Research the company’s culture and dress code:

What outfits are considered appropriate for an interview often varies by industry. If you know people who work at the company you are interviewing for, ask them what they wear to work. If you don’t know anyone, that’s ok too. Call the Human Resources department of the company and ask them for recommendation. Even if a company is known to have a casual dress code, they may expect you to dress up a little for your first interview.

Wear appropriate and comfortable shoes:

Your outfit includes your shoes too, but unfortunately, many people don’t realise this. Your overall appearance won’t quite have the desired impact if you wear a beautiful, tailor-made suit with a pair of tattered and dirty shoes. For men, a pair of dress shoes or loafers is usually appropriate. For women, try to be conservative and wear a pair of low heels, and don’t expose your toes.

Choose a Solid Color That Isn’t Distracting:

In any interview, you want the hiring manager to focus on you, not on your pink paisley shirt. Instead of busy patterns, choose solid colors that reflect your personality but aren’t too loud or too dull. Red, for instance, can overpower an interviewer. I once interviewed a woman wearing all red, and she looked beautiful and had great energy. Unfortunately, I was distracted by her outfit, and I feared she might be too aggressive for our company. Instead of red or orange, stick to standard business colors, and add accents (such as on a scarf or tie) in brighter hues.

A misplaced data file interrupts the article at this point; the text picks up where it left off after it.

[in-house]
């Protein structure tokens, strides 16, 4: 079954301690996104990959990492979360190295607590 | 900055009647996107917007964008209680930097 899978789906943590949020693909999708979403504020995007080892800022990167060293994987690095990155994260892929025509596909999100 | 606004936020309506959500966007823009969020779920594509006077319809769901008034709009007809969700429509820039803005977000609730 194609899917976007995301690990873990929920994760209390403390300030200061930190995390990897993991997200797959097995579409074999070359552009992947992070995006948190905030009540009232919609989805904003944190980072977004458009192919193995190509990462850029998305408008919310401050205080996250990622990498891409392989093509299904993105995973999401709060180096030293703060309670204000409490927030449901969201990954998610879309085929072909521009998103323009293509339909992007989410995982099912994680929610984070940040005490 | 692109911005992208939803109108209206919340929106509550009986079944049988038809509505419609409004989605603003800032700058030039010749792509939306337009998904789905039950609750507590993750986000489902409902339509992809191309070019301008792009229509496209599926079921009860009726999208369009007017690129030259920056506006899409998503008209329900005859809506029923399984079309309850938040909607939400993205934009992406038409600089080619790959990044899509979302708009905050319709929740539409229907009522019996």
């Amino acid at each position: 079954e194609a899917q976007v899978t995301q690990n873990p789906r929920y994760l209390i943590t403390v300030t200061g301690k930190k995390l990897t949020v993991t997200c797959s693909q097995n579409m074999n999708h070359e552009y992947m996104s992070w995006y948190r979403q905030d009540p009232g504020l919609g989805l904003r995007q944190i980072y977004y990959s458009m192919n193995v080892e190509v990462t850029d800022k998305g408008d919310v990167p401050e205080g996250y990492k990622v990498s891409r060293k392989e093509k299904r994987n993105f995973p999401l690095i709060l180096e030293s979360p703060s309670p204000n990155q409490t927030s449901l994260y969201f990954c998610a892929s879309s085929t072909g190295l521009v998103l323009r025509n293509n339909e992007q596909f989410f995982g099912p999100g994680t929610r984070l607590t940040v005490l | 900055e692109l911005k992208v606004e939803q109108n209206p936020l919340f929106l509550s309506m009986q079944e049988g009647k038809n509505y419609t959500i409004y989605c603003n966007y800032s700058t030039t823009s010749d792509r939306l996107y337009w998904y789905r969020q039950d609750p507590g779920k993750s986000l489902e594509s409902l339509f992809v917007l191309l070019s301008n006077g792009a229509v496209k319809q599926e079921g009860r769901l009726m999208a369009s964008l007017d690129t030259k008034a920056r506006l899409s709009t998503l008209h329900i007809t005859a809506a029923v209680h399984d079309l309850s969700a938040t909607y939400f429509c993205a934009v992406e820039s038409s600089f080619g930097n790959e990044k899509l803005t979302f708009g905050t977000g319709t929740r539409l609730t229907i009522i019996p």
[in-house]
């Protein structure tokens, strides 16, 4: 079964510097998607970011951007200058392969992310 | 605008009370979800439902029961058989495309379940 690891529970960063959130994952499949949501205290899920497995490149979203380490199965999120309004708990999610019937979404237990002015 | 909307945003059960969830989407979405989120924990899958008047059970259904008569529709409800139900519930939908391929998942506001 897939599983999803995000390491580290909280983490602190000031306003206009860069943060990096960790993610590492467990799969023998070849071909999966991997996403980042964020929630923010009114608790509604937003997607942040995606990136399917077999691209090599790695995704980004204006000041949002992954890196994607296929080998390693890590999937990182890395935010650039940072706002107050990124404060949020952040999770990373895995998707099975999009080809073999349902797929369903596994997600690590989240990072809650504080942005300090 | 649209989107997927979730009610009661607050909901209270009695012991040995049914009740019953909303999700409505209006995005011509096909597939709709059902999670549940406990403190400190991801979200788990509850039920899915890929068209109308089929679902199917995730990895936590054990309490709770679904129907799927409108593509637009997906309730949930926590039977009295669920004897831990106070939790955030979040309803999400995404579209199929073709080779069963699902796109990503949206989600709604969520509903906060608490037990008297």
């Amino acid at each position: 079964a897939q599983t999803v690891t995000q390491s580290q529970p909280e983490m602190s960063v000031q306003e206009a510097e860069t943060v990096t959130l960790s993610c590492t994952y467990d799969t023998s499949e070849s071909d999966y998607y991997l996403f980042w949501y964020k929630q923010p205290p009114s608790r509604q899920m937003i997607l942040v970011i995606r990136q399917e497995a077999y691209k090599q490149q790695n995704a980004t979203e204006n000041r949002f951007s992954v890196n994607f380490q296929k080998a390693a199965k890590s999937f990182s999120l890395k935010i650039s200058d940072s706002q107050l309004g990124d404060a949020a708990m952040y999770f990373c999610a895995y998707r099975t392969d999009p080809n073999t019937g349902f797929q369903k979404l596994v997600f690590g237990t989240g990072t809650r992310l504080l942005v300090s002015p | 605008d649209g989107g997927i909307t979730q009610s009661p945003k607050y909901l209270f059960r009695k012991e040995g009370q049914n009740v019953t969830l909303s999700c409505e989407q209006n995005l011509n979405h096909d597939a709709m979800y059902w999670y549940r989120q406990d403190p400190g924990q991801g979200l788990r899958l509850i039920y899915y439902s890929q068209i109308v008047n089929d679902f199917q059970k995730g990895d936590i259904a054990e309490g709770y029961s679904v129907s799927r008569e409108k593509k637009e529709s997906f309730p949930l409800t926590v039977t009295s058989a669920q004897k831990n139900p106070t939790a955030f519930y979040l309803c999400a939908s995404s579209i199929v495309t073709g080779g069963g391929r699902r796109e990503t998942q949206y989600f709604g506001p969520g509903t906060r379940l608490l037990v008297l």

Black is a popular choice for interview attire because it’s a commanding color that shows authority, but it can also suggest drama. Dark blue is a better option because it makes you seem calm, controlled, trustworthy, and secure.

Show Sophistication With ‘Smart Casual’ Style:

If the company you’re interviewing with requests that you adhere to its “smart casual” dress code, you can get away with ditching the formal suit for the interview. A jacket or blazer over a polo or collared dress shirt can work fine in some situations. Pair that with trousers made of corduroy, twill, moleskin, wool, cotton, or linen, and you’ll have a perfectly presentable look.
Women can get away with a decent skirt or a pair of trousers, but avoid flashy fabrics such as satin, lace, or chiffon. And even if the company has a relaxed dress code, avoid flashy costume jewellery.

Invest in a “power outfit”:

In some industries, suits and ties are the norm. If you are applying for a job in one of these industries, invest in a few professional but comfortable “power outfits”. Don’t just get one because you may be asked to return for follow up interviews. These outfits may cost more but they will make you look good.



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